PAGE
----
Thursday, February 18, 2021

The Station Mass of the Thursday after Ash Wednesday

Before the early eighth century, the church of Rome kept the Thursdays of Lent (with the obvious exception of Holy Thursday) and the Saturdays after Ash Wednesday and Passion Sunday as “aliturgical” days. (The term aliturgical refers, of course, only to the Eucharistic liturgy, not to the Divine Office.) This is attested in the oldest liturgical books of the Roman Rite, and in the collection of papal biographies called the Liber Pontificalis, which tells us that Pope St Gregory II (715-31) instituted the Masses of these days. This is why even in the Missal of St Pius V, the Thursdays of Lent borrow their chant parts (the introits, graduals, offertories and communions) from other Masses; the respect for the tradition codified by St Gregory the Great was such that it was deemed better not to add new pieces to the established repertoire. (The two formerly aliturgical Saturdays simply repeat the Gregorian propers from the previous day, indicating that their Masses were added by a different Pope.)
From the first post of the 2018 edition of our annual series on the Lenten stations; part of the portico of St George ‘in Velabro’, and in the distance, the Palatine hill. The hut of Romulus is near the trees seen furthest to the right. (Photo by the Roman Pilgrim, Agnese Bazzucchi.)
The Roman station for the Thursday after Ash Wednesday is held at a church dedicated to St George in an area known as the Velabrum, a small valley at the base of the Palatine hill. (In the Middle Ages, this term was sometimes misunderstood as the romantic-sounding “velum aureum – the golden sail.”) This is a place of tremendous historical importance to the Romans. It is very close to a bend in the Tiber which was said to be where the basket carrying the infant Romulus and his brother Remus came to rest, and where they were discovered and nursed by a she-wolf before being taken in by a shepherd and his wife. When standing in front of the church, one can look up and see the site on the Palatine of an ancient settlement said to be the place where Romulus himself lived; a wooden hut believed to be his very house was still to be seen there in the early decades of the 4th century AD.
The church was originally also dedicated to another soldier and saint, one associated directly with Rome in way that George is not; namely, Sebastian, who is traditionally said to have been the captain of the imperial bodyguards at the time of the last and worst of the ancient persecutions of the Church, that of the Emperor Diocletian. It seems very likely that this dedication was determined by the church’s proximity to the Palatine, most of which was occupied by the official imperial residence, (and from which the word “palace” is derived). The victors of the persecution, Sebastian and George, are celebrated with proper Christian humility in a low place, while the monument of the persecuting power, the very place from which the edict of persecution was issued and enforced, stands in ruins on a high place.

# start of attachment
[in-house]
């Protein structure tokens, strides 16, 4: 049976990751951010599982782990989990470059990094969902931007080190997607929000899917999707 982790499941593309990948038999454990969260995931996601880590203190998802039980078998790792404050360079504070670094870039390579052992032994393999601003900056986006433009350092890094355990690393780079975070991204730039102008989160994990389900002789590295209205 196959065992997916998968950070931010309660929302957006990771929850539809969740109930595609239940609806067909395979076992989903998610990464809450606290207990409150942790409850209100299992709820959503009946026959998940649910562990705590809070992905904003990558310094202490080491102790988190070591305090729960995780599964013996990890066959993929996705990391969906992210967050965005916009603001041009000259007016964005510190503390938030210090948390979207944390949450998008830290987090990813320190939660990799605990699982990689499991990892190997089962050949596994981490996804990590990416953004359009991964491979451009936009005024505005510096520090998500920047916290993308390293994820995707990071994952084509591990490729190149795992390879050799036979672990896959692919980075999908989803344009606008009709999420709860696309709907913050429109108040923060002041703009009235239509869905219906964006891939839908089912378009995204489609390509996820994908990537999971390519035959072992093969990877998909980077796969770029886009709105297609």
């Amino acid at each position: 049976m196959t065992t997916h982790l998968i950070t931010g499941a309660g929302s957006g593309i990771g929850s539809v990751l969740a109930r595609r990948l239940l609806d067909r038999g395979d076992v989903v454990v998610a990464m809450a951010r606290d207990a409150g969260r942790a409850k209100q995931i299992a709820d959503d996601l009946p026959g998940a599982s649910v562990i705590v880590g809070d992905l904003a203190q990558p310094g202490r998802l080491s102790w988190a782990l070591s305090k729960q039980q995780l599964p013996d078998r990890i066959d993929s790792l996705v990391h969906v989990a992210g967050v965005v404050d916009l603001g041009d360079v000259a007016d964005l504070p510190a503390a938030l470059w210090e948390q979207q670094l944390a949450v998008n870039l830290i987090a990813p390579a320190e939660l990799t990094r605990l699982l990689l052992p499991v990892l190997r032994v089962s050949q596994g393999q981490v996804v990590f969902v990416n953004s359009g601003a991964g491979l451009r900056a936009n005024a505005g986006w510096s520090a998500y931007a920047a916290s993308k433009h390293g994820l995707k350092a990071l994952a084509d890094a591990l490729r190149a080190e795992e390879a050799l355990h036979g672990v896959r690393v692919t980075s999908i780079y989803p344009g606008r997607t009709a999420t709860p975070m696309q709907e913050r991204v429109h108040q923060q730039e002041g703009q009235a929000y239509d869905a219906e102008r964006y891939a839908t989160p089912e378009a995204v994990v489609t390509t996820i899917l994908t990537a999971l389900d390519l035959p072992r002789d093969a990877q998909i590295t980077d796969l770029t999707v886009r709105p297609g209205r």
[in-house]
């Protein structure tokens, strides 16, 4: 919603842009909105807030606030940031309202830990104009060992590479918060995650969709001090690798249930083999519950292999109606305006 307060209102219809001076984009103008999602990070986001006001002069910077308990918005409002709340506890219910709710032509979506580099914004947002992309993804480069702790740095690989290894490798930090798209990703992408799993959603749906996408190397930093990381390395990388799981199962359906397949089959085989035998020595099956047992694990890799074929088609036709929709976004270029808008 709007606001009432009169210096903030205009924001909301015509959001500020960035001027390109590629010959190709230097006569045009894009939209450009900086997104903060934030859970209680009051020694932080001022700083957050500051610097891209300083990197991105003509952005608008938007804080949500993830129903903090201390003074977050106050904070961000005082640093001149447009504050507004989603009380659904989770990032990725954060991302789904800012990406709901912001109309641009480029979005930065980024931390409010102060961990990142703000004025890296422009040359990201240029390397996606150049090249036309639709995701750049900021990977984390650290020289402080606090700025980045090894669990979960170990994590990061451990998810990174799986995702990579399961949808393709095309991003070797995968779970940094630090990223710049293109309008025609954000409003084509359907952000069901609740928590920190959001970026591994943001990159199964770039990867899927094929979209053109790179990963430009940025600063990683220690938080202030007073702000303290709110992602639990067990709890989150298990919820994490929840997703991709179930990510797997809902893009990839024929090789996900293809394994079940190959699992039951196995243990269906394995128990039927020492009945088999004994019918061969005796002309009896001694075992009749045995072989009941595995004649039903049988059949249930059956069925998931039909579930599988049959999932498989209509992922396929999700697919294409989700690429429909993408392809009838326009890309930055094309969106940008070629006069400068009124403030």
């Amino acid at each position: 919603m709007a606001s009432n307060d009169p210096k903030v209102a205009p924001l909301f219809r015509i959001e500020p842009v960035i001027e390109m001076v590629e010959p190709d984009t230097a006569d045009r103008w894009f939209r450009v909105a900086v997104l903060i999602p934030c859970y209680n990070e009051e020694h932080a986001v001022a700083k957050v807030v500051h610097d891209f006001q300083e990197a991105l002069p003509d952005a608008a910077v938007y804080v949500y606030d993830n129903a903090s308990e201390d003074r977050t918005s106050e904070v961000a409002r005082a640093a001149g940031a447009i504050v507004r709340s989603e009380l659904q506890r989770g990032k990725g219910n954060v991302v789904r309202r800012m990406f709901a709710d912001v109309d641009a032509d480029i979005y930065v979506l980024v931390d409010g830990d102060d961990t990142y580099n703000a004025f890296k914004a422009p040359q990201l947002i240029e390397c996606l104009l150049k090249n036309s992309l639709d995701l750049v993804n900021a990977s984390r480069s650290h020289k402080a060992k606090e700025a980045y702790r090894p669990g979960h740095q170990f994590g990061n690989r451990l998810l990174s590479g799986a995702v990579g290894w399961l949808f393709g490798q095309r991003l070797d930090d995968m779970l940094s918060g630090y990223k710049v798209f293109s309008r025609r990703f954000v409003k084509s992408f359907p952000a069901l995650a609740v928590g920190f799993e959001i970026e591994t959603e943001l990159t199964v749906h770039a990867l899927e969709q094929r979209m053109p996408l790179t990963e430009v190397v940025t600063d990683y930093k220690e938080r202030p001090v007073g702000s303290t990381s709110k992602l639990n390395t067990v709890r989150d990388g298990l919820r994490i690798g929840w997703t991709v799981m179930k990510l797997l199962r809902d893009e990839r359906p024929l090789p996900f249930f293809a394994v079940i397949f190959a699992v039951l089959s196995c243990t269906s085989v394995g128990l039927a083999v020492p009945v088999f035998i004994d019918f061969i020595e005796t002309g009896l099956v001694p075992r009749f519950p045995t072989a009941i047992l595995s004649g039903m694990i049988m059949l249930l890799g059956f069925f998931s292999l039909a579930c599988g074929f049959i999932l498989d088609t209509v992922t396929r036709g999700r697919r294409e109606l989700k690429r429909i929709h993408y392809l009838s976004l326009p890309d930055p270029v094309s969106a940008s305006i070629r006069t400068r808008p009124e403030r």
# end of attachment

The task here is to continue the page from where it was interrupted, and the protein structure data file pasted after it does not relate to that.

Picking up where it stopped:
St George, represented in the apsidal fresco of St George in Velabro, by Pietro Cavallini, 1296; photo by Fr Lawrene Lew, O.P.
The rest of the fresco, with (left to right) the Virgin Mary, Christ, St Peter and St Sebastian, the church’s cotitular; photo by Mr Jacob Stein, from his blog Passio Xpi.
The Gospel of this Mass is that of the healing of the centurion’s servant, Matthew 8, 5-13. In the Gospel of Matthew, the centurion is the first gentile to believe in Christ during His public ministry, saying to Him, “Lord, I am not worthy that thou shouldst enter under my roof: but only say the word, and my servant shall be healed. For I also am a man subject to authority,…” To this Christ answers, “Amen I say to you, I have not found such great faith in Israel.” This text speaks to a very ancient theme of the Roman Lent, the calling of the gentiles into the Church; in one of the first commentaries on Matthew by a Latin Father, St Hilary of Poitiers calls him “the first man (principem) of the nations that were to believe.” (In Matt. Evang. Comment., 7.3; P.L. IX, col. 955B) The importance of this theme was renewed in the days of St Gregory II by the missions of men like Ss Boniface and Corbinian, whom he had sent north to convert the Germans.
As is the case with some of the other new Masses instituted by Gregory II, the choice of this Gospel was also motivated by the political and ecclesiastical difficulties of those days. For much of the preceding century, the Emperors in Byzantium, the heirs of the Roman Emperors whose ancient titles they still bore, had invented and actively promoted the heresy known as Monothelitism, not their first such invention, nor their last. The ecumenical council which finally condemned that heresy (the sixth in number, and third to be held in the New Rome), adjourned without issuing any disciplinary decrees, as had the one before it. In 692, twelve years after it ended, the Emperor Justinian II called a new council, which pretended to issue disciplinary legislation for the entire Church, and impose its decisions even on Rome itself. His attempt to violently force the Pope to accept this council’s decrees failed because of a popular uprising against the Byzantine authorities, but cannot have failed to remind the Roman church of the events of 50 years previous, when Pope St Martin I died in a distant exile in the Crimea for resisting Monothelitism. Within Gregory II’s reign, a new heresy had arisen from the palace in Constantinople, iconoclasm, followed by a new crescendo of imperial violence against the Church.